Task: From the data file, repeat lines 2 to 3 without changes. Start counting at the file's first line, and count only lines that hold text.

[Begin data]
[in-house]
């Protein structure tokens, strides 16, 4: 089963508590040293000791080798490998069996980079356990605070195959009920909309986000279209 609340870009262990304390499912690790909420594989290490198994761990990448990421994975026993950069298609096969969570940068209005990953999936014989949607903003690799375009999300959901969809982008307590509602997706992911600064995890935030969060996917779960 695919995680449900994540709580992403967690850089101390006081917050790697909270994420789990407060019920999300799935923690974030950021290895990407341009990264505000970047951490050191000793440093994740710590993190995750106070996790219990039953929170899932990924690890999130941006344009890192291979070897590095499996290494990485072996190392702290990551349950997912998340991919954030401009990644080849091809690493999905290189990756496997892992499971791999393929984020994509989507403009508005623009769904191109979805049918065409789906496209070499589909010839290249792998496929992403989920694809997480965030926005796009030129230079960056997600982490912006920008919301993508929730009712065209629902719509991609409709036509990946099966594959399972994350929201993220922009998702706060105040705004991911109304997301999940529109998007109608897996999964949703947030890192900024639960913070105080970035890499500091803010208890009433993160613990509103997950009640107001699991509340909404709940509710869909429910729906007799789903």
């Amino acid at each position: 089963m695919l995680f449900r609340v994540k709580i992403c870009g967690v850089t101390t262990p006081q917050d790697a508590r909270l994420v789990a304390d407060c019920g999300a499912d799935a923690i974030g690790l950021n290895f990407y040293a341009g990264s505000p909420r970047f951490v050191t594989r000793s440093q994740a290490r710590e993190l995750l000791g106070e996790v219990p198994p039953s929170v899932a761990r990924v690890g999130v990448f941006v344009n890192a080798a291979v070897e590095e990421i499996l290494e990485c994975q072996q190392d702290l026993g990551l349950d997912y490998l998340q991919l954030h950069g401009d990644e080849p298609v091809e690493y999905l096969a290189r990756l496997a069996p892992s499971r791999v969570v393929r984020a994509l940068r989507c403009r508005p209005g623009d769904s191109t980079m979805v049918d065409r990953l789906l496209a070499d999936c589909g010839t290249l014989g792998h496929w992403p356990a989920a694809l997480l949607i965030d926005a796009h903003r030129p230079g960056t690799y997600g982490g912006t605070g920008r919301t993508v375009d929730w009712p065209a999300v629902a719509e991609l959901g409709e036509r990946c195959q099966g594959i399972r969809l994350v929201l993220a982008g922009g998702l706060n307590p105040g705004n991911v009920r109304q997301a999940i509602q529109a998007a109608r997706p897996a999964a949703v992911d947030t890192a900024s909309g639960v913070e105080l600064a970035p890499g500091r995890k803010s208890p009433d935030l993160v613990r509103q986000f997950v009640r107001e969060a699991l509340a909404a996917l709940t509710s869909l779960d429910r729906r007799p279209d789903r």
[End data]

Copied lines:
């Protein structure tokens, strides 16, 4: 089963508590040293000791080798490998069996980079356990605070195959009920909309986000279209 609340870009262990304390499912690790909420594989290490198994761990990448990421994975026993950069298609096969969570940068209005990953999936014989949607903003690799375009999300959901969809982008307590509602997706992911600064995890935030969060996917779960 695919995680449900994540709580992403967690850089101390006081917050790697909270994420789990407060019920999300799935923690974030950021290895990407341009990264505000970047951490050191000793440093994740710590993190995750106070996790219990039953929170899932990924690890999130941006344009890192291979070897590095499996290494990485072996190392702290990551349950997912998340991919954030401009990644080849091809690493999905290189990756496997892992499971791999393929984020994509989507403009508005623009769904191109979805049918065409789906496209070499589909010839290249792998496929992403989920694809997480965030926005796009030129230079960056997600982490912006920008919301993508929730009712065209629902719509991609409709036509990946099966594959399972994350929201993220922009998702706060105040705004991911109304997301999940529109998007109608897996999964949703947030890192900024639960913070105080970035890499500091803010208890009433993160613990509103997950009640107001699991509340909404709940509710869909429910729906007799789903």
């Amino acid at each position: 089963m695919l995680f449900r609340v994540k709580i992403c870009g967690v850089t101390t262990p006081q917050d790697a508590r909270l994420v789990a304390d407060c019920g999300a499912d799935a923690i974030g690790l950021n290895f990407y040293a341009g990264s505000p909420r970047f951490v050191t594989r000793s440093q994740a290490r710590e993190l995750l000791g106070e996790v219990p198994p039953s929170v899932a761990r990924v690890g999130v990448f941006v344009n890192a080798a291979v070897e590095e990421i499996l290494e990485c994975q072996q190392d702290l026993g990551l349950d997912y490998l998340q991919l954030h950069g401009d990644e080849p298609v091809e690493y999905l096969a290189r990756l496997a069996p892992s499971r791999v969570v393929r984020a994509l940068r989507c403009r508005p209005g623009d769904s191109t980079m979805v049918d065409r990953l789906l496209a070499d999936c589909g010839t290249l014989g792998h496929w992403p356990a989920a694809l997480l949607i965030d926005a796009h903003r030129p230079g960056t690799y997600g982490g912006t605070g920008r919301t993508v375009d929730w009712p065209a999300v629902a719509e991609l959901g409709e036509r990946c195959q099966g594959i399972r969809l994350v929201l993220a982008g922009g998702l706060n307590p105040g705004n991911v009920r109304q997301a999940i509602q529109a998007a109608r997706p897996a999964a949703v992911d947030t890192a900024s909309g639960v913070e105080l600064a970035p890499g500091r995890k803010s208890p009433d935030l993160v613990r509103q986000f997950v009640r107001e969060a699991l509340a909404a996917l709940t509710s869909l779960d429910r729906r007799p279209d789903r």